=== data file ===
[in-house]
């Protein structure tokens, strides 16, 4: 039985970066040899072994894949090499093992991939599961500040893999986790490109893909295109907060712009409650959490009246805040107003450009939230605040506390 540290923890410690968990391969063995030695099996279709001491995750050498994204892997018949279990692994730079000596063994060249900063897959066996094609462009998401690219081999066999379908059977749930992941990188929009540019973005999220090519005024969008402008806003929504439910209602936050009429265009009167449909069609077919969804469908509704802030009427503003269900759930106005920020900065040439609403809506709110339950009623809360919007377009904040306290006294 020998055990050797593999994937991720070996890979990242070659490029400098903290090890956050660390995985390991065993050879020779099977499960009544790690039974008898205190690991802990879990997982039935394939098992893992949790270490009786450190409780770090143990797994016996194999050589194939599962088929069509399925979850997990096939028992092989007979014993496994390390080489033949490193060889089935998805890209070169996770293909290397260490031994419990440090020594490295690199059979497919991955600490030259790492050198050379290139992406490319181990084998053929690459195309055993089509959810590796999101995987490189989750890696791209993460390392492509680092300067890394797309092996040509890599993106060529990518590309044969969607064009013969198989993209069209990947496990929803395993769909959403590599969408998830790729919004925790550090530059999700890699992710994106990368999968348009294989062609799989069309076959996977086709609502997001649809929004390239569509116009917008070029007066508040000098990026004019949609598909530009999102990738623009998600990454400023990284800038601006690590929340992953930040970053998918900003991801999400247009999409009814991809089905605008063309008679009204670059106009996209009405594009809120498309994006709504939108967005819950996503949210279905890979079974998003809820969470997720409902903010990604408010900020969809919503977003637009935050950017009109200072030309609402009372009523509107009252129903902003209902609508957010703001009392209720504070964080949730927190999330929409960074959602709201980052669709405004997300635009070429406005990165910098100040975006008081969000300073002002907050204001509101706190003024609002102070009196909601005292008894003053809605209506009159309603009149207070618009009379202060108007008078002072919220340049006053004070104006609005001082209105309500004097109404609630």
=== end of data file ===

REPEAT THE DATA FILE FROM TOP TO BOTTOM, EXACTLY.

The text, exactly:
[in-house]
């Protein structure tokens, strides 16, 4: 039985970066040899072994894949090499093992991939599961500040893999986790490109893909295109907060712009409650959490009246805040107003450009939230605040506390 540290923890410690968990391969063995030695099996279709001491995750050498994204892997018949279990692994730079000596063994060249900063897959066996094609462009998401690219081999066999379908059977749930992941990188929009540019973005999220090519005024969008402008806003929504439910209602936050009429265009009167449909069609077919969804469908509704802030009427503003269900759930106005920020900065040439609403809506709110339950009623809360919007377009904040306290006294 020998055990050797593999994937991720070996890979990242070659490029400098903290090890956050660390995985390991065993050879020779099977499960009544790690039974008898205190690991802990879990997982039935394939098992893992949790270490009786450190409780770090143990797994016996194999050589194939599962088929069509399925979850997990096939028992092989007979014993496994390390080489033949490193060889089935998805890209070169996770293909290397260490031994419990440090020594490295690199059979497919991955600490030259790492050198050379290139992406490319181990084998053929690459195309055993089509959810590796999101995987490189989750890696791209993460390392492509680092300067890394797309092996040509890599993106060529990518590309044969969607064009013969198989993209069209990947496990929803395993769909959403590599969408998830790729919004925790550090530059999700890699992710994106990368999968348009294989062609799989069309076959996977086709609502997001649809929004390239569509116009917008070029007066508040000098990026004019949609598909530009999102990738623009998600990454400023990284800038601006690590929340992953930040970053998918900003991801999400247009999409009814991809089905605008063309008679009204670059106009996209009405594009809120498309994006709504939108967005819950996503949210279905890979079974998003809820969470997720409902903010990604408010900020969809919503977003637009935050950017009109200072030309609402009372009523509107009252129903902003209902609508957010703001009392209720504070964080949730927190999330929409960074959602709201980052669709405004997300635009070429406005990165910098100040975006008081969000300073002002907050204001509101706190003024609002102070009196909601005292008894003053809605209506009159309603009149207070618009009379202060108007008078002072919220340049006053004070104006609005001082209105309500004097109404609630």